BAPPEDA, Semarang’s Development Planning Agency, is exploring if Transit Oriented Development (TOD) is the best solution for their city. To solve this concern, we worked with them in the development of more than 100 alternative scenarios. Of course, we expected that a TOD scenario would perform better than the rest in accesibility to public transportation, but we found surprises in other indicators as well.

Panoramic Semarang

The City of Semarang, capital of the Central Java province, is amongst the biggest cities in Indonesia. And just as other big cities in the world, Semarang has attracted people looking for more opportunities. This important surge of population density during the last decades, has particularly put Semarang’s mobility infrastructure to the test.

In an attempt to mitigate the mobility challenges, several BRT corridors have been built and a couple of ring roads are already planned. Albeit, a lack of integration within the public transport system, the lack of a confined lane in the BRT, and an important increase in private vehicle usage -average anual increase of 11.5% from 2005 to 2014, among others, remain as obstacles for the improvement of mobility and traffic congestion in Semarang.

Alongside City Planning Labs, we sat down with stakeholders of Semarang’s City Development Planning Agency and Semarang’s Spatial Planning Agency to gather a vision of the city, and asses how the current Spatial Plan matches this vision. More than 100 possible future scenarios were modeled and analyzed with a range of 14 indicators, including social, economical and environmental aspects. From all scenarios, we identified one that minimizes investment costs and significantly contributes to stakeholders vision. This was the Transit Oriented Development or TOD scenario.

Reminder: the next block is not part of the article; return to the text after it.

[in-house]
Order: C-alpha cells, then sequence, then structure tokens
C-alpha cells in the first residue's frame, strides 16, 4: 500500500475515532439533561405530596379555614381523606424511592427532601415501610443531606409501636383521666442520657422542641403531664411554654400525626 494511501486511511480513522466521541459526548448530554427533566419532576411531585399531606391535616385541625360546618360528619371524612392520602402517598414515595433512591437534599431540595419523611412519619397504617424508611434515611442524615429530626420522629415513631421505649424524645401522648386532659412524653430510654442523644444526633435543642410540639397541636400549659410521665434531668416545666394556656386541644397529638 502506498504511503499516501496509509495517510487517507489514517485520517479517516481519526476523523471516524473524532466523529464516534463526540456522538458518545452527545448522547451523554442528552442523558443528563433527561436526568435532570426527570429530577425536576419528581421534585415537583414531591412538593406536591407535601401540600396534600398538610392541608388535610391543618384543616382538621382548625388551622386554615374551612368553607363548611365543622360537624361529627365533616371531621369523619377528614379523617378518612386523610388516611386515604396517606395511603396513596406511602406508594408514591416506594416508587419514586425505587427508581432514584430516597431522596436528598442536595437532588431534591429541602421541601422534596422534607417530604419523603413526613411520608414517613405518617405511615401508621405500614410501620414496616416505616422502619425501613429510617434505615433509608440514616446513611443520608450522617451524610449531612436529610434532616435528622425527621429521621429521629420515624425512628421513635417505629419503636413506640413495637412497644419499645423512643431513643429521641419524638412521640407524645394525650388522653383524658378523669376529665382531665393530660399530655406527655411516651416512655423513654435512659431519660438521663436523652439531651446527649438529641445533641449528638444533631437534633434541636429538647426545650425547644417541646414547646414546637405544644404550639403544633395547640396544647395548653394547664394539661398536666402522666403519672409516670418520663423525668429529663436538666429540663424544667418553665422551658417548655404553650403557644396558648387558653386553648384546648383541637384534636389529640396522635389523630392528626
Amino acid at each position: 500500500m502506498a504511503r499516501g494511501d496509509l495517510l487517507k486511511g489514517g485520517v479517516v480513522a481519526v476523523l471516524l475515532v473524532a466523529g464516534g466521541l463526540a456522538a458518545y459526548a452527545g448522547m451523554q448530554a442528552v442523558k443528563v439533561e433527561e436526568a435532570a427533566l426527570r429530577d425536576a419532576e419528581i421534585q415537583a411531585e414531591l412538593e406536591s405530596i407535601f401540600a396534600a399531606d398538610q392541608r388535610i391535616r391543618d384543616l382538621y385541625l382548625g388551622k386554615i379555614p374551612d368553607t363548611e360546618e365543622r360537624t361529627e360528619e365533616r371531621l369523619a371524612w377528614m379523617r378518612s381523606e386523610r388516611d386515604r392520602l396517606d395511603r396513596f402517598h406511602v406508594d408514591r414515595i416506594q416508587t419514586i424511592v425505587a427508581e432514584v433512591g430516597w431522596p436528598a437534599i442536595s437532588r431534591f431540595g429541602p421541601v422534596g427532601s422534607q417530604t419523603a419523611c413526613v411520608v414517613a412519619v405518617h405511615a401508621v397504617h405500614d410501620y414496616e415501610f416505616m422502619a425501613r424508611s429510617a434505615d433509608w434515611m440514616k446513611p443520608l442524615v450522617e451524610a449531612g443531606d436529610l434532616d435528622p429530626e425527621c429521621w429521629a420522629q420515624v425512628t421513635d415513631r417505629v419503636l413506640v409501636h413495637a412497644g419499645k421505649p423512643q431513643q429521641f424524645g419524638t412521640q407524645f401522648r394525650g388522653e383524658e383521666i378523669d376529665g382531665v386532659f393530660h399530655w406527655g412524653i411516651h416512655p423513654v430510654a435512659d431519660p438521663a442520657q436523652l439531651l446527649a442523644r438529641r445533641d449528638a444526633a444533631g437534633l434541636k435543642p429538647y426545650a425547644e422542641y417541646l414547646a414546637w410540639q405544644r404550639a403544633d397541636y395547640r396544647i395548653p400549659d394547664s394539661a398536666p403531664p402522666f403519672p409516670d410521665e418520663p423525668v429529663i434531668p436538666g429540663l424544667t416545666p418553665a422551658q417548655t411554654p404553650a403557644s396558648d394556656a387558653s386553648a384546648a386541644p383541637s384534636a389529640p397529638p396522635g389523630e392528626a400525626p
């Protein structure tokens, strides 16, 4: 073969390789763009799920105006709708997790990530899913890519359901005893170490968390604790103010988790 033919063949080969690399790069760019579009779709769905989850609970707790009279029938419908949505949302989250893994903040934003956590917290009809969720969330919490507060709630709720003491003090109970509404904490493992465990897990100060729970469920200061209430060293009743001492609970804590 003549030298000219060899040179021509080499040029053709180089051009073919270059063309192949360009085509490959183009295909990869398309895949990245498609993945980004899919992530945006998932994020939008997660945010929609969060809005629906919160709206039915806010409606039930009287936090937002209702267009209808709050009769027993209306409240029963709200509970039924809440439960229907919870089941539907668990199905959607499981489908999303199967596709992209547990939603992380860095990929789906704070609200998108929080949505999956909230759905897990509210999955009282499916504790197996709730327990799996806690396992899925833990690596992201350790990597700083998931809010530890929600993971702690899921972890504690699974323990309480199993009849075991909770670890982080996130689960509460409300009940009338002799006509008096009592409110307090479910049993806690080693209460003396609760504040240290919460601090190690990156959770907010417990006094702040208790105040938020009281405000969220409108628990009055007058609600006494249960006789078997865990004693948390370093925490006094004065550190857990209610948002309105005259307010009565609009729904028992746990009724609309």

Results show that the densification modeled in the TOD scenario near the existing transport network results in more than a 20% increase in access to public transport as compared to Semarang’s current Spatial Plan. This improved proximity to public transport reflects in a decrease of 16% of energy consumption for mobility and ultimately on its associated GHG emissions by almost 9%, compared to the Spatial Plan. This would represent the achievement of a third of Indonesia’́s National Commitment in GHG emissions reduction through urban planning.

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